What Does an Employer Pay for Unemployment?

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If you keep your workers on your payroll, your unemployment tax rate will decrease.
If you keep your workers on your payroll, your unemployment tax rate will decrease. (Image: Jupiterimages/Brand X Pictures/Getty Images)

The amount that an employer pays for unemployment depends on the amount of the company's payroll, its track record for retaining employees and the rates that are particular to the location where the company employs workers. In addition, all employers must pay a federal unemployment tax that the IRS funnels back to the states to help pay administrative costs for unemployment programs.

Federal Unemployment Tax

Employers must pay federal unemployment tax on the first $7,000 in wages paid to each employee in a year. If you also pay unemployment insurance tax to your state, your federal unemployment tax rate is six percent of applicable wages as of 2013. Unlike state unemployment tax rates, your federal unemployment tax rate does not decrease if you do not lay off workers. But you'll save money on federal unemployment tax if you have fewer employees with higher earnings rather than a greater number of employees who earn lower wages.

State Tax Rate

Your state unemployment tax rate depends on your company's history. Like car insurance, your company pays rates depending on the likelihood of facing a claim against your account. When an employee terminates, she may file a claim for unemployment benefits and the more claims filed against your company, the higher your rate can climb. When you first open your unemployment insurance account, your tax rate will be relatively high because you have no track record. If you operate your business for several years with few claims for unemployment benefits, the tax rate will go down; if the number of laid-off or terminated employees rises, so will your tax rate.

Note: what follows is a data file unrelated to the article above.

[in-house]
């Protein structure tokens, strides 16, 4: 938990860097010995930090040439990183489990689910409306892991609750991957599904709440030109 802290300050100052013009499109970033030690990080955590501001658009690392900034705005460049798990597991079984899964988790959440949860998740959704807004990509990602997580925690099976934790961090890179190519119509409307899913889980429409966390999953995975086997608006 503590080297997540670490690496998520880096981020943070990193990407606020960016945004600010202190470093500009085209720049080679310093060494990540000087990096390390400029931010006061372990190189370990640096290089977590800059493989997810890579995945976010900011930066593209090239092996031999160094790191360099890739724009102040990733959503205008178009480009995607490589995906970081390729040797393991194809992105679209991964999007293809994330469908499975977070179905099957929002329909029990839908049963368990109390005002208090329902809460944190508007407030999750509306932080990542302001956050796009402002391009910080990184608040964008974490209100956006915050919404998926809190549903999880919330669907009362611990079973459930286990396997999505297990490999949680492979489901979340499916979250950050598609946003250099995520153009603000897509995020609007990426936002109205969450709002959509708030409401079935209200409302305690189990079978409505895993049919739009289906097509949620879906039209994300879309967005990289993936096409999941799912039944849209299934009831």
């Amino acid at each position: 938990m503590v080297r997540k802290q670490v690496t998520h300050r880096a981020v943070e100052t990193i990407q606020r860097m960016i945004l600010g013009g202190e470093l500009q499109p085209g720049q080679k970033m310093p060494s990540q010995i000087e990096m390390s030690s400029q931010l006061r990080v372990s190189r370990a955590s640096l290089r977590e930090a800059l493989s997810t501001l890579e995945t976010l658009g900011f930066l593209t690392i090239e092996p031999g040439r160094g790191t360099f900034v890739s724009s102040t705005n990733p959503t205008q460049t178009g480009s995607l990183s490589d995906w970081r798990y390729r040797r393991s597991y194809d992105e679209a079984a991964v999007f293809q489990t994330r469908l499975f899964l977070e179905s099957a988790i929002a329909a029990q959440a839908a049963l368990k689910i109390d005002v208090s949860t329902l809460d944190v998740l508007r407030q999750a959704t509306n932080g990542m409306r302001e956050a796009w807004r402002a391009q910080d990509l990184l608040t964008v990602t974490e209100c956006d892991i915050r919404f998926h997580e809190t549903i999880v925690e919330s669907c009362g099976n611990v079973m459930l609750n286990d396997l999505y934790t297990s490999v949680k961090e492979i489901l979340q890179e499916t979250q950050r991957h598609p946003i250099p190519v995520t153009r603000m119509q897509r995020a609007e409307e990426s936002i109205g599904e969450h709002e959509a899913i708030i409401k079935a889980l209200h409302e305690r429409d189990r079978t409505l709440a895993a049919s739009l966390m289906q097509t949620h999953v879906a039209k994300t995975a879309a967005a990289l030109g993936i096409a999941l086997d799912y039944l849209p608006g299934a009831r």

Payroll Amount

The amount that you pay in unemployment tax also depends on the total amount of your payroll. Both federal and state unemployment taxes are calculated as percentages, so higher gross payroll will translate to a higher unemployment premium even if your tax rate is low. However, the maximum amount of wages subject to federal unemployment taxes is $7,000 per employee, so federal unemployment tax depends less on your gross payroll amount than on the wages paid to each employee. For example, if you have two employees who each earn $15,000 per year, you will owe federal unemployment tax on $14,000 worth of wages, or $7,000 per employee. If you have six employees who each earn $5,000 per year, you will owe federal unemployment tax on the entire $30,000 payroll.

How It Works

If you are unemployed due to circumstances that are not your own fault, you may eligible for state unemployment benefits. You could be eligible to collect unemployment if your employer lays you off due to lack of work, but you may be ineligible if you simply do not feel like getting up and going to work unless you have a medical condition that makes it difficult to do so. Your employer does not directly pay the unemployment benefits that you receive. The company pays a higher unemployment tax rate based on claims against the employer's account.

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